Spain’s sports minister Miguel Cardenal echoed Tebas’ concerns, explaining that Barcelona would have to ask to be registered for the league.
Elections will take place in the region next week and should a pro-independence party receive a majority they could announce plans for a vote to leave Spain.
Meanwhile, president of Spanish football federation Javier Tebas on Monday warned that Catalan independence would lead to Catalan clubs leaving the La Liga.
“With finances from television revenue in an independent Catalunya of eight million people you might become a team like Ajax, Celtic, Standard Liege, etc. Maybe get to the knockout stages or the quarter-finals of the Champions League, for example”. “Outside of the campaign we always have opinions, but right now the [political] parties are battling for votes and in those cases, Barca have always remained neutral”.
Only two clubs in Catalunya play in the top flight of La Liga: Barcelona and Espanyol.
The Camp Nou Stadium, Barcelona’s home ground, also saw fans of both Barcelona and Athletic Club Bilbao boo and whistle the Spanish national anthem before the final of the King’s Cup at the end of May, leading to further fines.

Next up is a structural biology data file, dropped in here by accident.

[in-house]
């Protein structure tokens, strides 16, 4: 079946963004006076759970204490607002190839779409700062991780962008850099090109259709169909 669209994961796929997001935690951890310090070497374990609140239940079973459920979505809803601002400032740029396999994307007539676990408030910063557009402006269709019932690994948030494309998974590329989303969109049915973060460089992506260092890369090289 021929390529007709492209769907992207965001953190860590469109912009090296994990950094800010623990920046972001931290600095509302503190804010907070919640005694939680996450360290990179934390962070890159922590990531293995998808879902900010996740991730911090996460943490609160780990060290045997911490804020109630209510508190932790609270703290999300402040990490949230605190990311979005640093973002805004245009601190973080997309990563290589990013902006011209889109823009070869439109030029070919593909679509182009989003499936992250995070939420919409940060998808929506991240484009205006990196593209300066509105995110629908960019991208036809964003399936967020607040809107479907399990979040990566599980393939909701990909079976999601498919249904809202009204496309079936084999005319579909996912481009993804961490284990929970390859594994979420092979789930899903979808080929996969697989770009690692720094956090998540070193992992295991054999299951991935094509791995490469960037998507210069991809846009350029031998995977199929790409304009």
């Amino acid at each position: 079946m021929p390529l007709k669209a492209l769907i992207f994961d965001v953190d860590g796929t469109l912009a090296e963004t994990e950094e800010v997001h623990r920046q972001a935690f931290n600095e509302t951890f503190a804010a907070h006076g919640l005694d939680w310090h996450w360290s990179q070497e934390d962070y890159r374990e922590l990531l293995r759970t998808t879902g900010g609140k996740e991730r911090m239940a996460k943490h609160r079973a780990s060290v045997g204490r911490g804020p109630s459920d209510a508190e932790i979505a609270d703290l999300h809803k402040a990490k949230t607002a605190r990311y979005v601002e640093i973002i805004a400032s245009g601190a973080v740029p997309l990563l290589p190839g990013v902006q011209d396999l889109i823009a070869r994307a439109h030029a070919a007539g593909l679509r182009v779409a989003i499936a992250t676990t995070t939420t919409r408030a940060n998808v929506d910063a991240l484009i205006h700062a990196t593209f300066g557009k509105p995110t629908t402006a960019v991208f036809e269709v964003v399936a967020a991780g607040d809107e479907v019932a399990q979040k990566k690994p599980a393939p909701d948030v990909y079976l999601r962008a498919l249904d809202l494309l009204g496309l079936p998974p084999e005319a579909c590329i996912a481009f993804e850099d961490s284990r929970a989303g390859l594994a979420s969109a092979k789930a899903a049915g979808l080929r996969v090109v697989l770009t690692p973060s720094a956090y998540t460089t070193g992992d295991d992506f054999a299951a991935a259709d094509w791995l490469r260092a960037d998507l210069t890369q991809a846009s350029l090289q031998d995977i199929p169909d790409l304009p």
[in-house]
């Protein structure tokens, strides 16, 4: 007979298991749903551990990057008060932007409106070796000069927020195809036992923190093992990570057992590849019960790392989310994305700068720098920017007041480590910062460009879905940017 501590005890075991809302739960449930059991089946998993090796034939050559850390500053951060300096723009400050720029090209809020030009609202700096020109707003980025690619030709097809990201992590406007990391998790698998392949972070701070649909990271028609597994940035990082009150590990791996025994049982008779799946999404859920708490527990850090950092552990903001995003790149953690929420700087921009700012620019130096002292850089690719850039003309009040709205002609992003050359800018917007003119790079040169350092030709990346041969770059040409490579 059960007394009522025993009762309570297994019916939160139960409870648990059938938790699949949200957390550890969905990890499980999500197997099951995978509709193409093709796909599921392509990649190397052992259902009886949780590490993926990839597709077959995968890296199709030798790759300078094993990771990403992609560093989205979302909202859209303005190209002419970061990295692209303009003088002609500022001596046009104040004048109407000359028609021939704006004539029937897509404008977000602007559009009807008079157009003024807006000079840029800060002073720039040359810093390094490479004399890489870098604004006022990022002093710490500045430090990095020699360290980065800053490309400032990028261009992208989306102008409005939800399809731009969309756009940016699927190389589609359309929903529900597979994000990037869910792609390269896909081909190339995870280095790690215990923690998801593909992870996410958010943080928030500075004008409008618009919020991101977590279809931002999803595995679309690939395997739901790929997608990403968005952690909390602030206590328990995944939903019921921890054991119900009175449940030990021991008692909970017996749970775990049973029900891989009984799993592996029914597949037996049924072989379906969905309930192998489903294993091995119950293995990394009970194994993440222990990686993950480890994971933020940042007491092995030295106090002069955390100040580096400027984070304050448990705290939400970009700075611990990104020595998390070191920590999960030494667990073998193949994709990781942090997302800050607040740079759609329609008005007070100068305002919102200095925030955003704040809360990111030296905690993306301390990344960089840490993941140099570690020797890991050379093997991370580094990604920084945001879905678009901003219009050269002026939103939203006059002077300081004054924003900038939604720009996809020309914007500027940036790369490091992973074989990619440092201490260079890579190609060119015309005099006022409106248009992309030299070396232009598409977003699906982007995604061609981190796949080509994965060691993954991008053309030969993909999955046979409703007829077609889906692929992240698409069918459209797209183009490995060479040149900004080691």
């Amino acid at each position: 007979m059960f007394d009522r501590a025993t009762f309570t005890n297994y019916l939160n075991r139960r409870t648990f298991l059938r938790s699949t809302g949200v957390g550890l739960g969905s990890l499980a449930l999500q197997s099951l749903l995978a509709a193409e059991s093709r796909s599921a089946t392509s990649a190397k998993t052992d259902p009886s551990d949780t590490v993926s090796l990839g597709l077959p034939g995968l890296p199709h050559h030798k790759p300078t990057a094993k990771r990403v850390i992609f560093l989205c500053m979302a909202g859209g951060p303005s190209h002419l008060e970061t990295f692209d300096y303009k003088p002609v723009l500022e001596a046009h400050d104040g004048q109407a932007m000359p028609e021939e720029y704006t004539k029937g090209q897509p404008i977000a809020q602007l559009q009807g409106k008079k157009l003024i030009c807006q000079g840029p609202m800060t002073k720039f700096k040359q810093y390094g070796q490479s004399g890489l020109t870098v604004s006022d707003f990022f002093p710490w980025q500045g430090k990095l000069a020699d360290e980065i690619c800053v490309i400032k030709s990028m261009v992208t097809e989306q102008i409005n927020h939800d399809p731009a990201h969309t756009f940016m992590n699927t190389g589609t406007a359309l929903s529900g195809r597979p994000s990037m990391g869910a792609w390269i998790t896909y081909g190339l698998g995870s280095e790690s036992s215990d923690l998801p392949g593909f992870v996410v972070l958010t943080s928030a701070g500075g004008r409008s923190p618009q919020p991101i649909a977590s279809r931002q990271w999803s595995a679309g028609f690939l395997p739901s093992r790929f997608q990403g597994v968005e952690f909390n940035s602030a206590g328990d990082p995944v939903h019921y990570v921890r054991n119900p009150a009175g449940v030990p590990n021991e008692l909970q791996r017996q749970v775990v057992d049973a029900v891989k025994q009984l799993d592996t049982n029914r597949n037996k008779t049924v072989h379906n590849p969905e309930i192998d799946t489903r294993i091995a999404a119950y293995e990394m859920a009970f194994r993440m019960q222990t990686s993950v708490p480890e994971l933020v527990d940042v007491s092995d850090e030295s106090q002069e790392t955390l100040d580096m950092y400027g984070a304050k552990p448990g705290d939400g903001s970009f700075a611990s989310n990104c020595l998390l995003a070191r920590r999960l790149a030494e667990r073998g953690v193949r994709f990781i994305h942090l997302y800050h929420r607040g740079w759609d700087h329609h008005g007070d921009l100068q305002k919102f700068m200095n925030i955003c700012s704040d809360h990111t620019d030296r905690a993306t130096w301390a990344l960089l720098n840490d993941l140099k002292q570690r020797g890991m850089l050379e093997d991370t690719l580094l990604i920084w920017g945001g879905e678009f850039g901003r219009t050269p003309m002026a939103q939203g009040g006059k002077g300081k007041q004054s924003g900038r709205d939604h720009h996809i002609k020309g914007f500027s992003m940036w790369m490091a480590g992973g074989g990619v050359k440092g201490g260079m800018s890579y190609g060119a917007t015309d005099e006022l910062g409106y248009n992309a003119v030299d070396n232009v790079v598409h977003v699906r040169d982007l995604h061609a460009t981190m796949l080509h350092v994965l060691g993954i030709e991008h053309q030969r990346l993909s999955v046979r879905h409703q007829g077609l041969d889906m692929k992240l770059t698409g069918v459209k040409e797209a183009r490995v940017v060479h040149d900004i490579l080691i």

He tweeted in Spanish, saying: “If Spain is broken up, La Liga breaks too. Let’s hope to never arrive at something so absurd”.
Barcelona president Josep Maria Bartomeu has avoided all comment on Catalonia’s push to vote on secession from the rest of Spain ahead of Sunday’s elections.
“Barca are not part of the electoral campaign”, Bartomeu told Canal Plus.
Now, we must play the waiting game while the election approaches because the outcome will have far-reaching consequences not only for Spain and Europe but also for football in the region as we have come to know it.